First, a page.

Depending on your point of view, the translucent blue iMac computer introduced by Apple last week is either the coolest or the weirdest-looking personal computer ever made. It's fast, it's cheap, and if you're looking for a cute little PC to go with one of those new Volkswagen Beetles, this is the one.
The only question is, Will the iMac be good enough to save the company? The stakes are that high for Apple, and no one knows better than Apple co-founder and semipermanent "interim" CEO Steve Jobs. "We're the last company left that can bet the company on a new idea," he says. "This is Apple's future."
That Apple even had a future was debatable last year. The company's market share had plummeted to around 3%, and even die-hard Mac fans were defecting to Windows machines. Morale was terrible, and employee attrition was heading toward 33%. But things changed quickly last July, after Jobs rejoined the firm as an adviser, a decade after he was forced out as chairman. CEO Gil Amelio, who had slashed the payroll and reduced operating costs, needed Jobs to add the one thing he couldn't provide: a little excitement.
Which Jobs promptly did, by ousting Amelio.
Jobs had never been known as a great manager, but he's proving better at it the second time around, pruning the product line and simplifying the marketing. Apple was churning out 15 different computers with such forgettable names as the 3400 and 4400, but not one was aimed at the fastest-growing segment of the market: buyers looking for a cheap machine for the home.
So Jobs halted production and cut the line to just two categories: consumer and professional. Then he ordered his technicians to come up with one desktop and one portable computer for each.
The first entry in the professional line, aimed at maintaining Apple's traditional strength in the desktop publishing and design markets, came out in November. It was an immediate hit. The new Power Mac G3 has sold more than 500,000 units, making it Apple's fastest-selling computer ever. The laptop version, called the PowerBook G3, was released last week to rave reviews. It features optional enlarged screens and Apple PowerPC G3 microprocessors, which computer magazines have rated at up to twice the speed of comparable Pentiums.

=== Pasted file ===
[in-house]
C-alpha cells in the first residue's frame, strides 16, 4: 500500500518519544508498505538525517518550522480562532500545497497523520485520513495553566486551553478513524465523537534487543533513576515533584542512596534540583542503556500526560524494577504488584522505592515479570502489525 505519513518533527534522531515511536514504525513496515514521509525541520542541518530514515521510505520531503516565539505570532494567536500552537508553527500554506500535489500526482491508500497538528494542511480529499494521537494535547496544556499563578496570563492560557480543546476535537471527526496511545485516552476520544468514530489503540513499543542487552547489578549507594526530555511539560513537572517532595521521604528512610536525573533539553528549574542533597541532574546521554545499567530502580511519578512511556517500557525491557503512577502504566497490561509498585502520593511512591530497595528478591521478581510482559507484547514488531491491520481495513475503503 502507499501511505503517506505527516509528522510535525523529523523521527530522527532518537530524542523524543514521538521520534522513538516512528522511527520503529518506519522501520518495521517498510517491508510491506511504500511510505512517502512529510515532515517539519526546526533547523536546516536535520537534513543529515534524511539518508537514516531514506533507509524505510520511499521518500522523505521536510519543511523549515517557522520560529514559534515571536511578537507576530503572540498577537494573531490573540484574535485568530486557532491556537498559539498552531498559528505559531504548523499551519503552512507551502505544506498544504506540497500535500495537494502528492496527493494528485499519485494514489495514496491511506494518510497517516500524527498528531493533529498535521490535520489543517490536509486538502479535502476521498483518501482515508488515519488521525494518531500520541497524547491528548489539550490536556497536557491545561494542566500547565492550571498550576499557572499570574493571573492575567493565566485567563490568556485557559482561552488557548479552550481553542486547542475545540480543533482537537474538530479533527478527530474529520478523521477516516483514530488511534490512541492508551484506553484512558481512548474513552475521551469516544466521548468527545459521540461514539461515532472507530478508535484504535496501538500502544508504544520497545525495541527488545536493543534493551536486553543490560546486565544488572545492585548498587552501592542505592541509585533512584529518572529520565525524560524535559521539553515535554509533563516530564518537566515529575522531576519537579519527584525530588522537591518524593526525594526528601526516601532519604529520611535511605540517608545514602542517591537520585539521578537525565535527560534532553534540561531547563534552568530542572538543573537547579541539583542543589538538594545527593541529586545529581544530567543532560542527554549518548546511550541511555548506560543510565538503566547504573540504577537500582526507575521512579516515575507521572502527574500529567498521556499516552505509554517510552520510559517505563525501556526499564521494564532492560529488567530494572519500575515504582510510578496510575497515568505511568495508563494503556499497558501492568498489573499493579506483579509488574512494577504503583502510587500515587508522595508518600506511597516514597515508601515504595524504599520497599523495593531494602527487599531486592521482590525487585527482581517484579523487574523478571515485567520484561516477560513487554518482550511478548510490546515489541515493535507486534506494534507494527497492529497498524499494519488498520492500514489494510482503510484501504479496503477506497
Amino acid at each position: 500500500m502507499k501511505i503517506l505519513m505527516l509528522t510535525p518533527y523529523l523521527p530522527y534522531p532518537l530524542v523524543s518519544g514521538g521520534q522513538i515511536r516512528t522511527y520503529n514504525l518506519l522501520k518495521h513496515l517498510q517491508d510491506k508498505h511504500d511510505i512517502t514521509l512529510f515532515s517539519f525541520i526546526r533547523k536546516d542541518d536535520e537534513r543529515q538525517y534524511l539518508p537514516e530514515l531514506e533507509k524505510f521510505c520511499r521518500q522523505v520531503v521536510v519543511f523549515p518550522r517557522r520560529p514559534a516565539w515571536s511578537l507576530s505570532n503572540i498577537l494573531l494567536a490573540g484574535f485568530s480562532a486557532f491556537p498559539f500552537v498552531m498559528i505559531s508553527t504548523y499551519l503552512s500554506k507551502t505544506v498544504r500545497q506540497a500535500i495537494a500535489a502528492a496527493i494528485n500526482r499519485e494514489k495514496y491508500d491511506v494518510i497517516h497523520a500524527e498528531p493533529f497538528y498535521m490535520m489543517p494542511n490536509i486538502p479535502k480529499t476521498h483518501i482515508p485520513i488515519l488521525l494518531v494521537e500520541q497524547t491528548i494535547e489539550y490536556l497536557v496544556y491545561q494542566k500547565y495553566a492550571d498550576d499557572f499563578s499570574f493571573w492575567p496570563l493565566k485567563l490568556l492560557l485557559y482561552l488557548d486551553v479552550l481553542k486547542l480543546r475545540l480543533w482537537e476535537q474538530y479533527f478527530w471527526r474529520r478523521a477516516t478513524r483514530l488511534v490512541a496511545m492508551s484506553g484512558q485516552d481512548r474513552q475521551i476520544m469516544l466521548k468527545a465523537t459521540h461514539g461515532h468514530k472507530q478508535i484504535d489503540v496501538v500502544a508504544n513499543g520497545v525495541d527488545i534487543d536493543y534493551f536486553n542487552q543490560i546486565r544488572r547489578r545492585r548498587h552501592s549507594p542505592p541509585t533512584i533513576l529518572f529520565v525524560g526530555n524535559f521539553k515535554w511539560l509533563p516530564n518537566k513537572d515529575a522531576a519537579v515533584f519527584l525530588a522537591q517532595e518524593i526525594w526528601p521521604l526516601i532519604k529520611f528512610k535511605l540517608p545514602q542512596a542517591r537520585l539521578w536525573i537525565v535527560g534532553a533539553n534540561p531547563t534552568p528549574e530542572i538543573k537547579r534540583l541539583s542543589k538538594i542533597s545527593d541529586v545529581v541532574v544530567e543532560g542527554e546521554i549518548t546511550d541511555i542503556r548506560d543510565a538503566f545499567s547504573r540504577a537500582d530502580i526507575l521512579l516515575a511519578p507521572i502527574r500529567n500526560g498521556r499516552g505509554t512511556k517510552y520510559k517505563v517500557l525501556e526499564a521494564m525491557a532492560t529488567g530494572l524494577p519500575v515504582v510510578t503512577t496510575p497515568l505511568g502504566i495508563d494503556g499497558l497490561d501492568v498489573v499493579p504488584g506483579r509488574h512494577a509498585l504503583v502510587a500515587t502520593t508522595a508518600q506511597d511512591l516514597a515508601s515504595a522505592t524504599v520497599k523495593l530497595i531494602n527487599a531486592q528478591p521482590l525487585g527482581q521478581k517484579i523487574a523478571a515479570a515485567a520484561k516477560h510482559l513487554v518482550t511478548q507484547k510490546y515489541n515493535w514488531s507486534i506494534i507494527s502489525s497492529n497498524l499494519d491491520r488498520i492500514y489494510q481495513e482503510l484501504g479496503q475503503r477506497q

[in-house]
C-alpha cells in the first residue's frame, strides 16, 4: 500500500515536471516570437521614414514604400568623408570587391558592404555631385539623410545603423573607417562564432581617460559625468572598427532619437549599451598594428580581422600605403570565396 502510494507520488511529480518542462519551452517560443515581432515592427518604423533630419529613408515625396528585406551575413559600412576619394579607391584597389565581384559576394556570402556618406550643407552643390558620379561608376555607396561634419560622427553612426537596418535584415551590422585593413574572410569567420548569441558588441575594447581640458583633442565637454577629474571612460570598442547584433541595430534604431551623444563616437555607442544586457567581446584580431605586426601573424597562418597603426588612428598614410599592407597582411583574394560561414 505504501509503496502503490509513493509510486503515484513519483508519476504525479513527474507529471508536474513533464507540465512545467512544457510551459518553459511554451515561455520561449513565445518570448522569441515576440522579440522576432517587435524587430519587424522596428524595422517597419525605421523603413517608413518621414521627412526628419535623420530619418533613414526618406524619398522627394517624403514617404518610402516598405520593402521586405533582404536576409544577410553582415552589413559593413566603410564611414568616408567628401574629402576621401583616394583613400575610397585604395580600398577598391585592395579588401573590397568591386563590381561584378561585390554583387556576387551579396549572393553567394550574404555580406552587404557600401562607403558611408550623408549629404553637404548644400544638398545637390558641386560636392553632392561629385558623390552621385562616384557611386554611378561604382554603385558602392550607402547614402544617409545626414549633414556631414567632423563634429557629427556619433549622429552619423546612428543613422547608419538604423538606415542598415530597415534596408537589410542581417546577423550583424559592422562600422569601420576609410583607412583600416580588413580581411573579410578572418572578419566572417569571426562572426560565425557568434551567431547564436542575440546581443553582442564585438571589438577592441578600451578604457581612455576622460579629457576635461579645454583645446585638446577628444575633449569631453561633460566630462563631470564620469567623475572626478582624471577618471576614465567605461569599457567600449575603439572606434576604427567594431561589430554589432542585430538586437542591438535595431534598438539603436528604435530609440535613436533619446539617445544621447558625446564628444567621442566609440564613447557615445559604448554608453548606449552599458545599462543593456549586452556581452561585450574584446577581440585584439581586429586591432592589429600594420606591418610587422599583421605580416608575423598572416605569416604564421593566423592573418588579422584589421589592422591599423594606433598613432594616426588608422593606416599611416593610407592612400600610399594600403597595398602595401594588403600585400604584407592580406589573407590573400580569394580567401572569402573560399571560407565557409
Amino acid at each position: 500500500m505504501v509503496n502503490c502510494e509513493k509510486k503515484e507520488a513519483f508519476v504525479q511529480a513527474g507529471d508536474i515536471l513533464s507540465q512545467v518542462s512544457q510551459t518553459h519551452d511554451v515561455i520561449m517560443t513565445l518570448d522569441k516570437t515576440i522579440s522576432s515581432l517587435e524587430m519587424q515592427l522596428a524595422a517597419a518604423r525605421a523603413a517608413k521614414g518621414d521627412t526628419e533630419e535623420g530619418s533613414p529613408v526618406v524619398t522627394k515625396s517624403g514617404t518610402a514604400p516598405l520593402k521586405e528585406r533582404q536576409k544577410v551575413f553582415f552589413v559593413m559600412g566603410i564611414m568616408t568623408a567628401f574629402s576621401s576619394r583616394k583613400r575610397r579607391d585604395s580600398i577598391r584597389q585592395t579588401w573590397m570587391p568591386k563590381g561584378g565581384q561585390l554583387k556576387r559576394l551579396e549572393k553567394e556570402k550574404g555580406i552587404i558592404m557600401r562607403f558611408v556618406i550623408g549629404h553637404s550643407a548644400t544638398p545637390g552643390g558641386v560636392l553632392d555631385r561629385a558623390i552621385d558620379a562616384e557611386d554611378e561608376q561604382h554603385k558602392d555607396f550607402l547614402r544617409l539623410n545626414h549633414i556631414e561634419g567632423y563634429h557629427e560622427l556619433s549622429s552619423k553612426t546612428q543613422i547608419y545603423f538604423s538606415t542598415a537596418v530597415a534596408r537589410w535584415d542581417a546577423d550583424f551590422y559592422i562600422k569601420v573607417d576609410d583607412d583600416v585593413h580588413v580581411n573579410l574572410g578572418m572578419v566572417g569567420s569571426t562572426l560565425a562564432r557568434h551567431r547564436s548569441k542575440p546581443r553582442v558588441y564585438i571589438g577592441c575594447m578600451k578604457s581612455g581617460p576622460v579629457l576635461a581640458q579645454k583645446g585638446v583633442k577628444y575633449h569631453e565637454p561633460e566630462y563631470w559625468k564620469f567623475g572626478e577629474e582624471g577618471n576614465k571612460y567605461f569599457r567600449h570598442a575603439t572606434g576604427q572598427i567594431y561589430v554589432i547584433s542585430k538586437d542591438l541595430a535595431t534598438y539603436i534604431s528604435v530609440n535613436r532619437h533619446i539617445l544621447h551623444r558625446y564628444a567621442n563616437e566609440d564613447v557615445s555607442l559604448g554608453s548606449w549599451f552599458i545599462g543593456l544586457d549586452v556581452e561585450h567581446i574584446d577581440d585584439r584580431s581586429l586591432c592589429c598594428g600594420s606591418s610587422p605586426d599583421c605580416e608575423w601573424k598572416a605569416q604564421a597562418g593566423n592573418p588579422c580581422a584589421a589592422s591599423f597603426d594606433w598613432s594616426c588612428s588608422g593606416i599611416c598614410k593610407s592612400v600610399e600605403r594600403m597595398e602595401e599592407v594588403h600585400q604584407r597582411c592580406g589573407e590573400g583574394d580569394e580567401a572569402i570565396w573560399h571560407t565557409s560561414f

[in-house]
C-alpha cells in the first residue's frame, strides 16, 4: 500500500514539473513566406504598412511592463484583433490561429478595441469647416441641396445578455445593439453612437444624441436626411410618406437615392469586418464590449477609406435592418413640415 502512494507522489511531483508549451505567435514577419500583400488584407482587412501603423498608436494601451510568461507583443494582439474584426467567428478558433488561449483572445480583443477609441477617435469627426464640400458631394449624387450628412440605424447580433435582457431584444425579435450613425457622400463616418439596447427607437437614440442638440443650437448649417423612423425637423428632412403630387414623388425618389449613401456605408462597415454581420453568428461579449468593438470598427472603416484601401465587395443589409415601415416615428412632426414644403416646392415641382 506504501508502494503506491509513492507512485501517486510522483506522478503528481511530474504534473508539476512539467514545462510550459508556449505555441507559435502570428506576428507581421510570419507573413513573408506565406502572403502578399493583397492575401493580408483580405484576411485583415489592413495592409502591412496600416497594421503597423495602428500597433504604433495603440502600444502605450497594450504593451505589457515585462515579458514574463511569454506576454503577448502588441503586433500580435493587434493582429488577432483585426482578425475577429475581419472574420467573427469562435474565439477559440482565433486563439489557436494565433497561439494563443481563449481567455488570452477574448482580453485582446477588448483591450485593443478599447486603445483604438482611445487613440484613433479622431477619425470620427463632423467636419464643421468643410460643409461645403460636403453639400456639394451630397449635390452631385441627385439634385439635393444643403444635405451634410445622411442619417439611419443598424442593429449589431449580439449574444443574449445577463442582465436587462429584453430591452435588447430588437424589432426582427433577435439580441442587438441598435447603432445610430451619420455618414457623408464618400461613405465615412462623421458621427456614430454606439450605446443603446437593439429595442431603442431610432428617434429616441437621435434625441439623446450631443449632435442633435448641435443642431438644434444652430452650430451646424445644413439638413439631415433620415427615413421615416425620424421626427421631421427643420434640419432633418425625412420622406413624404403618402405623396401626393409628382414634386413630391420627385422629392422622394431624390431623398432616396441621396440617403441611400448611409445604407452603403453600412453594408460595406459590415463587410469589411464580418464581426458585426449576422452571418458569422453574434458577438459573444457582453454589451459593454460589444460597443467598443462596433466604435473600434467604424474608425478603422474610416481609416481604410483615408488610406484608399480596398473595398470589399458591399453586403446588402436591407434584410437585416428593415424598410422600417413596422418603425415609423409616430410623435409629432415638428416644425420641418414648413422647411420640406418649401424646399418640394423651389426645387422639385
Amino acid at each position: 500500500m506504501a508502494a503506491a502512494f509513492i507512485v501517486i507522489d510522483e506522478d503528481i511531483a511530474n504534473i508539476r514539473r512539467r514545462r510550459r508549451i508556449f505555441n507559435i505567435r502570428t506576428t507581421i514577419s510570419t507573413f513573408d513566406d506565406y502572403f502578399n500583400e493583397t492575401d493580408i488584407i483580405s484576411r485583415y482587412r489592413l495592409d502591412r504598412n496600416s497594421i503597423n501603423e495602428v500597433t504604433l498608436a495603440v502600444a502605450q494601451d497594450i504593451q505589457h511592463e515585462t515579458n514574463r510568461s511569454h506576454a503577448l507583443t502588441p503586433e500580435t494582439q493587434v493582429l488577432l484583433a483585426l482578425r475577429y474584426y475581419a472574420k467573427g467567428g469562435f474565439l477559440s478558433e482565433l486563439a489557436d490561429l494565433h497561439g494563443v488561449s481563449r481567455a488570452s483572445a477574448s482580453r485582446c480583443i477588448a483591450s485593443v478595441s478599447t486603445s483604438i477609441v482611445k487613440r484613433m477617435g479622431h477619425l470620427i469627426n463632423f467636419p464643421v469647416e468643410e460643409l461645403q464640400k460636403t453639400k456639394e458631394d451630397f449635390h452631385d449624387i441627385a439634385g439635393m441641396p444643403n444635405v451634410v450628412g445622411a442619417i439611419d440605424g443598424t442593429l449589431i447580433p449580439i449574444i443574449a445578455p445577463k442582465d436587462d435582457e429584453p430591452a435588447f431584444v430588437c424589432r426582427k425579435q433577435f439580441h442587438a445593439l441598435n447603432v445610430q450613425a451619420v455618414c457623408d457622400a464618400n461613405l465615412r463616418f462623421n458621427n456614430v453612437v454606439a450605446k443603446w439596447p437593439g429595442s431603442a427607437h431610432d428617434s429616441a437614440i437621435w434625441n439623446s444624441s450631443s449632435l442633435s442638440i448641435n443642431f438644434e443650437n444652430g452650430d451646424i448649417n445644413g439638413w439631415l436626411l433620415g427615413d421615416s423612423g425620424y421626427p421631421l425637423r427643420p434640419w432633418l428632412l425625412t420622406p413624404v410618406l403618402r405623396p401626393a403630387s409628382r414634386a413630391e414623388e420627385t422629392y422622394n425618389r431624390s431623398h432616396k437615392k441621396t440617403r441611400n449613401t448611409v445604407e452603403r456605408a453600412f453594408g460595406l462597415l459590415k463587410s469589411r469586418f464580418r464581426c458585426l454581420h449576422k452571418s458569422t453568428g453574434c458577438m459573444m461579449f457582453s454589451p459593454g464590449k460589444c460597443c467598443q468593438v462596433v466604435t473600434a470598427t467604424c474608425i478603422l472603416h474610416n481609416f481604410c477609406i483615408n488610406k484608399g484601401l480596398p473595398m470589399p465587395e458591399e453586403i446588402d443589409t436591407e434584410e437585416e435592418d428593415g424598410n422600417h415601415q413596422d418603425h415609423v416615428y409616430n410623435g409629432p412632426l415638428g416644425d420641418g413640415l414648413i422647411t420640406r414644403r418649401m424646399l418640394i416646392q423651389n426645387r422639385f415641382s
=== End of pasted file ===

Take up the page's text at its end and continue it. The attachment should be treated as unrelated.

The iMac is for the rest of us, or so Jobs hopes. Apple desperately needs a new model that will retain the company's loyal users in the education market as well as appeal to all those first-time buyers looking for an easy way to get on the Internet. "We decided," Jobs says, "that we were going to get back into the consumer market with a vengeance."
An eye-catching vengeance it is. The one-piece iMac will hit the shelves in August, and Jobs plans to spend a big chunk of his $100 million marketing budget to give it a good kickoff. The iMac will include a speedy 233-MHz G3 chip, a 24X CD-ROM drive, a 15-in. monitor and Apple's famously user-friendly operating system, Mac OS, which will be compatible with existing Macintosh software. Its 32MB of memory should keep most users from having to upgrade anytime soon (although easy-to-access innards will make it easy to do so), and the 4-GB hard drive is big enough to hold years of even the most bloated software and games.